October 26, 2021

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Informative World

Australian Outdoors: Plants, Animals, Birds and Places to go

Australia is an absolute paradise for those looking for encounters with exotic animals or plant life like none other in the world. Since it has been an isolated continent for approximately 50 million years, the plants and animals have been able to develop unusual and intriguing characteristics while trying to survive in a challenging, unique habitat. Forests cover five per cent of Australia’s land mass, and it has amazingly picturesque green regions, many of which are easily accessible from various big cities. couches melbourne

In these forests you can see some of Australia’s 20,000 species of plants, including amazing living fossils like the Wollemi pine and the grass tree, as well as vibrant carpets of some of the 12,000 species of wild flowers that bloom in this continent. Or you could watch animals like the platypus, the kangaroo, wallabies, possums, bandicoots—the list is almost endless, and includes fascinating marine animals like sea lions, seals, whales and dolphins, and you could even possibly interact with some of them.

marhaba opens its first airport lounge in Australia

The oceans surrounding Australia contains one of the finest examples of marine biodiversity on earth, and host nearly 4,000 varieties of fish, and almost innumerable species of invertebrates, plants and micro-organisms, and almost 80% of Australia’s southern marine species are not found anywhere else in the world. These can be seen firsthand at nature resorts on Australian beaches, while swimming and snorkeling around its many beaches.

Australia is home also to around 800 species of birds, 400 of which are only found on the continent. The 55 species of parakeets found here are a riot of color and other birds like large kingfishers, brightly plumed rainbow lorikeets, the staid emus are all a treat to watch, and hearing the boisterous laughter of the kookaburra is an experience you will be unlikely to forget.

In order to protect its wildlife heritage and allow regulated interactions with enthusiasts, Australia has established a number of national parks and protected areas all across the country which help showcase the incredible diversity of flora and fauna with which nature has blessed this continent. Here are a few of the prominent places to visit, but this list is the proverbial tip of the iceberg, because Australia is practically chock full of such places.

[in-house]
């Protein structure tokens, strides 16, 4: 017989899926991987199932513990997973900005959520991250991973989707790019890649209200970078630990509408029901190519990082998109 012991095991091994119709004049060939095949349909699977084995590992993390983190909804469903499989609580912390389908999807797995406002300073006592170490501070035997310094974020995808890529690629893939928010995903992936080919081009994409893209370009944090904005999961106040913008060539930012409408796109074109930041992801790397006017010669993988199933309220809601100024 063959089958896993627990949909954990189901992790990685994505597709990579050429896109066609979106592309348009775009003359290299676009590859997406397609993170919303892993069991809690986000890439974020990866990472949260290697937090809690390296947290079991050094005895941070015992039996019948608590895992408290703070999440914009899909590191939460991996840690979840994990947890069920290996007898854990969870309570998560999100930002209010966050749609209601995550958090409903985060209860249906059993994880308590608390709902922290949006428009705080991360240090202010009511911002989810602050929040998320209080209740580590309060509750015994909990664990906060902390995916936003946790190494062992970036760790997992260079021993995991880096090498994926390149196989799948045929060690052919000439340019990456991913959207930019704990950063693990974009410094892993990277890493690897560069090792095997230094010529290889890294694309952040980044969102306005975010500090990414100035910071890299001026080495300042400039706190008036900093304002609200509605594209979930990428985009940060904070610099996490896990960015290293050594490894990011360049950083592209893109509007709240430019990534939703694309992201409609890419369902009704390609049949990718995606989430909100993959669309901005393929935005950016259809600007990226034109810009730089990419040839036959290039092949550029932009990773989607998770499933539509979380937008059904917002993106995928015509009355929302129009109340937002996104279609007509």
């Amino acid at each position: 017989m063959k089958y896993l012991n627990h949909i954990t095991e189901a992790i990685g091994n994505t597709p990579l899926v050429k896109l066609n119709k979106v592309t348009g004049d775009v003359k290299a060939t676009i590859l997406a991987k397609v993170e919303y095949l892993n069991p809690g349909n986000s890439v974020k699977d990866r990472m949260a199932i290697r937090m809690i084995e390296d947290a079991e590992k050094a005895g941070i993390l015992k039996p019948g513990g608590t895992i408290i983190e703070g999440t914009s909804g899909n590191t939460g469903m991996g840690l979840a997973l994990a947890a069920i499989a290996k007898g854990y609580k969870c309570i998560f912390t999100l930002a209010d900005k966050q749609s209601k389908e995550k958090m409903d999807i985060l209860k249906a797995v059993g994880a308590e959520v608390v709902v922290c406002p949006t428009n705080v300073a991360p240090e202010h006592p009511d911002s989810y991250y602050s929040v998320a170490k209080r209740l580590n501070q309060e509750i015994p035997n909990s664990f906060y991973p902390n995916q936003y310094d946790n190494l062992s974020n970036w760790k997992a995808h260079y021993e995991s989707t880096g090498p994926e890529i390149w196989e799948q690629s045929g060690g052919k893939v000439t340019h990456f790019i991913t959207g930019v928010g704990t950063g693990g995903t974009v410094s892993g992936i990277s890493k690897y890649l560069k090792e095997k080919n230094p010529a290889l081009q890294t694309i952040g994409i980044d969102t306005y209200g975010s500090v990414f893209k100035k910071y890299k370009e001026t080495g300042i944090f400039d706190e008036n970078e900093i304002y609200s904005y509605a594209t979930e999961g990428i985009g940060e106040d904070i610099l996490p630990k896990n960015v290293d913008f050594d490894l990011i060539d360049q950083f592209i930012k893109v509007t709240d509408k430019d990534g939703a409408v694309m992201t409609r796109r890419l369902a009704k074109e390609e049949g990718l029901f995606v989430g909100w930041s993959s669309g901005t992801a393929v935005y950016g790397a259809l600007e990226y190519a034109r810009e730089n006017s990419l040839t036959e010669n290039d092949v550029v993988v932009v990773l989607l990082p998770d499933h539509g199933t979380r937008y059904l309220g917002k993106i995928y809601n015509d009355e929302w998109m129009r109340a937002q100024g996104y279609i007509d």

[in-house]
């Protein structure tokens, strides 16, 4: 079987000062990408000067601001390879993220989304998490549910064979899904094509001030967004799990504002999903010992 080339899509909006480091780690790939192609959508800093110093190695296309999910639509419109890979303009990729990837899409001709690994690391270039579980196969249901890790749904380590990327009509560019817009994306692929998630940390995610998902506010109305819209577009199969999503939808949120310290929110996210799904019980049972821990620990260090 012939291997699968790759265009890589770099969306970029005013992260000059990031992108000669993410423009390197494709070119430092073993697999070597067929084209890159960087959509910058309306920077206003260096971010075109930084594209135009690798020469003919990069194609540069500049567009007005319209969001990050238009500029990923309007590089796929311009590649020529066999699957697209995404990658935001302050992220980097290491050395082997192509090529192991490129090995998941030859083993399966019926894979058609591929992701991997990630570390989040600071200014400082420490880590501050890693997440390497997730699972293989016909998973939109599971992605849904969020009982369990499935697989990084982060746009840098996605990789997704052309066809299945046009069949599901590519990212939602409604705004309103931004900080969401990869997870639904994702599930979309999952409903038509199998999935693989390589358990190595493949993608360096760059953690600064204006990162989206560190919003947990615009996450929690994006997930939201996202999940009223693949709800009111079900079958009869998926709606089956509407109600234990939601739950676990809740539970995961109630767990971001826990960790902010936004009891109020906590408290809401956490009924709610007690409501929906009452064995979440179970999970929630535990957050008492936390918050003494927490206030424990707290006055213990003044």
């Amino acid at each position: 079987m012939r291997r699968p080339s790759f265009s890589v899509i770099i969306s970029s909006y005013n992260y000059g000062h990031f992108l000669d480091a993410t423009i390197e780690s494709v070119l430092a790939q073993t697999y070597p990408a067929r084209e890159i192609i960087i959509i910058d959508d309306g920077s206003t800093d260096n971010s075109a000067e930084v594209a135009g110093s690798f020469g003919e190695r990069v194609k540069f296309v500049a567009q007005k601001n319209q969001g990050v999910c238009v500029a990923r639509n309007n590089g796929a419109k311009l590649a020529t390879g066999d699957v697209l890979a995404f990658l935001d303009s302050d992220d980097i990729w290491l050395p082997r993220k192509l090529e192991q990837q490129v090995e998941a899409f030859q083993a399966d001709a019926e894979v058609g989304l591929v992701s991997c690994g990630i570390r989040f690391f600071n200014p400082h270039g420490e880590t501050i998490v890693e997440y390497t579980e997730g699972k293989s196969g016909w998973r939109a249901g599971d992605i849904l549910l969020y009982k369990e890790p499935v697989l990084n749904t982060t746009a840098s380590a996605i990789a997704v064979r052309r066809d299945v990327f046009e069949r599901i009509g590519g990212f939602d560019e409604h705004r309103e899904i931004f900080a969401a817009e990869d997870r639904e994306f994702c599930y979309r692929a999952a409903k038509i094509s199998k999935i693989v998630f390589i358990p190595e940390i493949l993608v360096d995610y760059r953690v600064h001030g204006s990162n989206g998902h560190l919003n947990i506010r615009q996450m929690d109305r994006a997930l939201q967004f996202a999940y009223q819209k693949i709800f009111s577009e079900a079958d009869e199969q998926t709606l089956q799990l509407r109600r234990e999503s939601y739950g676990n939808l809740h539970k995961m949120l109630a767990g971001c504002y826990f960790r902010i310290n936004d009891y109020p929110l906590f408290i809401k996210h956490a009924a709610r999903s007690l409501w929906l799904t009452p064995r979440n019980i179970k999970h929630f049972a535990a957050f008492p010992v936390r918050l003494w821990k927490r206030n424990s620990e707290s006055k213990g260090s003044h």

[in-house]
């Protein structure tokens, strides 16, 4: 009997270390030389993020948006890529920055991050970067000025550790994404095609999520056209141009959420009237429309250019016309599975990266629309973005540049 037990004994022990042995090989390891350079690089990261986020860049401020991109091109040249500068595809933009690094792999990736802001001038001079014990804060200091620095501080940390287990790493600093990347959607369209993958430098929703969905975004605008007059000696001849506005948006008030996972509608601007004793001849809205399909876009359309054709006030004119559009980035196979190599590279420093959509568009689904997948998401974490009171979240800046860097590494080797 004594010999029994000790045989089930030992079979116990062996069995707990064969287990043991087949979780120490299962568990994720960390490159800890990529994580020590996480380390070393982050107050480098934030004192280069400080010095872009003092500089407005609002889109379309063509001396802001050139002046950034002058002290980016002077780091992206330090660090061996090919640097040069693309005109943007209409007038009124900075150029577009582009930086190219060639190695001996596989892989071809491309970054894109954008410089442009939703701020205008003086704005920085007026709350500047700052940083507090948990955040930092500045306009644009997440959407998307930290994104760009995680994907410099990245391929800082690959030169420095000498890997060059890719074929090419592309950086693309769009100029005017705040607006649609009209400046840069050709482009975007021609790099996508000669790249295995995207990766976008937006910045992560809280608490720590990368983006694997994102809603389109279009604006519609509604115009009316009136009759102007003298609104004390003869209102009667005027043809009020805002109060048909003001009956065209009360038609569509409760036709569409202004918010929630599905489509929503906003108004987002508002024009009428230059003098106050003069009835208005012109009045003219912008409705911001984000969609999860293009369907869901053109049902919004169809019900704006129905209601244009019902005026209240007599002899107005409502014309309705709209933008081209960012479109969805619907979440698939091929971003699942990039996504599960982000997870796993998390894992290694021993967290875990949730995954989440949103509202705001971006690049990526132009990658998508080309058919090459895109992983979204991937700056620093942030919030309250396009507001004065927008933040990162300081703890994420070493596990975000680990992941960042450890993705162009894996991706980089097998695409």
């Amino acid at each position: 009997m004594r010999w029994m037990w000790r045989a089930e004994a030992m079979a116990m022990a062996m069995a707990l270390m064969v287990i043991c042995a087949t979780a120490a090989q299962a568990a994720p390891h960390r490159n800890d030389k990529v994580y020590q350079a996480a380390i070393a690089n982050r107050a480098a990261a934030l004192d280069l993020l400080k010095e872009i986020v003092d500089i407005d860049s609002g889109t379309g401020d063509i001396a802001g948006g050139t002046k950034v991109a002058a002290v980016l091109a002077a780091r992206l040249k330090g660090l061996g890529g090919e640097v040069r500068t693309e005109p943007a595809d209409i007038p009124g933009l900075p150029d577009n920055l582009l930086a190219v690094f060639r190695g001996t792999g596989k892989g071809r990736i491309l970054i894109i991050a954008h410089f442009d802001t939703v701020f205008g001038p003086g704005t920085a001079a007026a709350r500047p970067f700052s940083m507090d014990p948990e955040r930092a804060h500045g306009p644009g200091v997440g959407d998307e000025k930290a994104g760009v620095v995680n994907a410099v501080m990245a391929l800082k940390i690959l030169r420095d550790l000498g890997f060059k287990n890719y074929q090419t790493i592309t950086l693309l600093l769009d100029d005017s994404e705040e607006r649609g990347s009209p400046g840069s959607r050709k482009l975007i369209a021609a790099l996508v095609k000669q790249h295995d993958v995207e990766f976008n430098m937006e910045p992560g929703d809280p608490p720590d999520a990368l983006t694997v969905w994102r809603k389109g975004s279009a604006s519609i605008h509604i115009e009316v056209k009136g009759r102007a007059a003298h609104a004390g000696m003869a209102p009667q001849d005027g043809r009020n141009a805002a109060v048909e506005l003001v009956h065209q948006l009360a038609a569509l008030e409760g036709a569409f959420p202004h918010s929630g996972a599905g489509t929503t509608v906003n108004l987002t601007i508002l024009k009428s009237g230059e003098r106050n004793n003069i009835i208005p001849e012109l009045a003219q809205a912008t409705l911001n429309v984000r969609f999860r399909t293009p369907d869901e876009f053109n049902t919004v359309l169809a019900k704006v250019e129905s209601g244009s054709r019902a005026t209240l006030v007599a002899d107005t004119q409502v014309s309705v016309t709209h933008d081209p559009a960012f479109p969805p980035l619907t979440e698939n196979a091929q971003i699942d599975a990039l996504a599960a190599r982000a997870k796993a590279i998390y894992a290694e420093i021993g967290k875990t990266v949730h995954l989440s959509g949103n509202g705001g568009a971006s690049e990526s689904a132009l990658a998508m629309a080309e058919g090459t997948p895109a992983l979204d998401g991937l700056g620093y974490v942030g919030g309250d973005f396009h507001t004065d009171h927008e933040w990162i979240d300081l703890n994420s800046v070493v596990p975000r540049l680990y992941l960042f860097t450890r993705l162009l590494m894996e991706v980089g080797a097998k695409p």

Kangaroo Island is a mere half an hour by air from Adelaide or you could opt for the scenic 45-minute ferry ride from the mainland. It contains the sprawling Flinders Chase National Park, where you can watch kangaroos, wallabies, possums, koalas, platypus, fur seals and a variety of birds, including the rare Cape Barren geese. Activities on the island include wildlife observation like watching sea lions, right whales and penguins at Seal Bay beach or bird watching at Lincoln Bay Park and Gawler Ranges Park.

If you like adventure, you could try wading in the wetlands, exploring the longest cave systems at Murrawijinie Caves or walking on the spectacular Nullarbor Plain above them, snorkeling near the coasts, or scuba diving. For those who want to take it easy, there’s fishing or farm visits to taste Ligurian honey and sip Chardonnay and Riesling from the local wine producers, or try the fresh lobsters, local cheese and crisp farm produce.

The Blue Mountains near Sydney is one of the recent most World Heritage areas in Australia where you can go for bush walks and see exotic animals like swamp wallabies and myriad species of birds against a background of dramatic canyons, steep valleys, thundering waterfalls and gum forests. You could step into the Mount Tomah Botanic Garden or explore the Jenolan caves. In short, there is more than enough to do at Blue Mountains for a day trip and more. Close to this are the forests of Wollemi Pine that form the Wollemi National Park. If you want to watch Humpback whales in winter, Byron Bay is the place for you where you can also do a spot of surfing, diving, shopping, clubbing or pubbing.

The Daintree Rainforest north of Cairns in Queensland is an incredible hundred and thirty-five million years old and is remarkably stocked with unique birds, reptiles and marsupials. A spectacular national park, it is a wonderful document of the process of evolution itself. You can enjoy the untouched beauty of a tropical forest, put up at camping sites, go for hiking, trekking trips, picnics, scenic tours, loll about on golden beaches and sample local cuisine.

A completely captivating sight at sunrise and sunset, Uluru(Ayers Rock) is an enormous monolith at the absolute heart of Australia. Rising majestically out of the desert, it has been held in great veneration by the aboriginals throughout living memory, and aboriginal beliefs do not recommend climbing the rock. In fact, only the very fit should even attempt it, because heart attacks while climbing the rock are not uncommon. The paintings in the surrounding caves will fascinate you or you could explore the surrounding smaller monoliths called the Kata Tjuta (The Olgas). In sum, the Uluru and its surroundings are a feast of visual delight.